Lecture 20 biotechnology


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  • Figure 20.2 A preview of gene cloning and some uses of cloned genes
  • Figure 20.2 A preview of gene cloning and some uses of cloned genes
  • Figure 20.9 Gel electrophoresis
  • Figure 20.10 Using restriction fragment analysis to distinguish the normal and sickle-cell alleles of the β -globin gene
  • Figure 20.17 Can the nucleus from a differentiated animal cell direct development of an organism?
  • Figure 20.18 Reproductive cloning of a mammal by nuclear transplantation For the Discovery Video Cloning, go to Animation and Video Files.
  • Figure 20.20 Working with stem cells
  • Figure 20.22 Gene therapy using a retroviral vector
  • Figure 20.24 STR analysis used to release an innocent man from prison For the Discovery Video DNA Forensics, go to Animation and Video Files.
  • Figure 20.25 Using the Ti plasmid to produce transgenic plants For the Cell Biology Video Pronuclear Injection, go to Animation and Video Files. For the Discovery Video Transgenics, go to Animation and Video Files.
  • Lecture 20 biotechnology

    1. 1. <ul><li>Chapter 20 </li></ul><ul><li>Biotechnology </li></ul>
    2. 2. Overview: The DNA Toolbox <ul><li>Sequencing of the human genome was completed by 2007 </li></ul><ul><li>DNA sequencing has depended on advances in technology, starting with making recombinant DNA </li></ul><ul><li>In recombinant DNA , nucleotide sequences from two different sources, often two species, are combined in vitro into the same DNA molecule </li></ul>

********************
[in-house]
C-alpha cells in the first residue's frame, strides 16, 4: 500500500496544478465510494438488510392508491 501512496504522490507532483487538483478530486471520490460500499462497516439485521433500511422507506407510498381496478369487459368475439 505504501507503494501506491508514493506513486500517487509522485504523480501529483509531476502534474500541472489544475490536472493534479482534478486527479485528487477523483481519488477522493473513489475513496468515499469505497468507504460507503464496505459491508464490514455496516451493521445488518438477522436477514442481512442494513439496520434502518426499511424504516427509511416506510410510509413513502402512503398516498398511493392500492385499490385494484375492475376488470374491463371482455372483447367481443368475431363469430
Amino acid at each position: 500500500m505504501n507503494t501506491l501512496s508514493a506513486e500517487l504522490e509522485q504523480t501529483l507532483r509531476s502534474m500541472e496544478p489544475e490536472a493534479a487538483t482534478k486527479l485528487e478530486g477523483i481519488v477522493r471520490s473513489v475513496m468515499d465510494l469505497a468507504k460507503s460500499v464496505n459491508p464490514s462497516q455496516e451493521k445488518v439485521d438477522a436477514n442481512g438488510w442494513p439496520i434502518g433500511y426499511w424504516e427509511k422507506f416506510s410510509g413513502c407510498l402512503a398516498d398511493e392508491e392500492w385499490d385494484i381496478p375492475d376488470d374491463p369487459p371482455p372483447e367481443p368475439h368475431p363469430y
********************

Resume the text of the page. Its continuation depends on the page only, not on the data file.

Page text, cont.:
3. 3. <ul><li>Methods for making recombinant DNA are central to genetic engineering , the direct manipulation of genes for practical purposes </li></ul><ul><li>DNA technology has revolutionized biotechnology , the manipulation of organisms or their genetic components to make useful products </li></ul><ul><li>To work directly with specific genes, scientists prepare gene-sized pieces of DNA in identical copies, a process called DNA cloning </li></ul>
    4. 4. DNA Cloning and Its Applications: A Preview <ul><li>Most methods for cloning pieces of DNA in the laboratory share general features, such as the use of bacteria and their plasmids </li></ul><ul><li>Plasmids are small circular DNA molecules that replicate separately from the bacterial chromosome </li></ul><ul><li>Cloned genes are useful for making copies of a particular gene and producing a protein product </li></ul>
    5. 5. <ul><li>Gene cloning involves using bacteria to make multiple copies of a gene </li></ul><ul><li>Foreign DNA is inserted into a plasmid, and the recombinant plasmid is inserted into a bacterial cell </li></ul><ul><li>Reproduction in the bacterial cell results in cloning of the plasmid including the foreign DNA </li></ul><ul><li>This results in the production of multiple copies of a single gene </li></ul>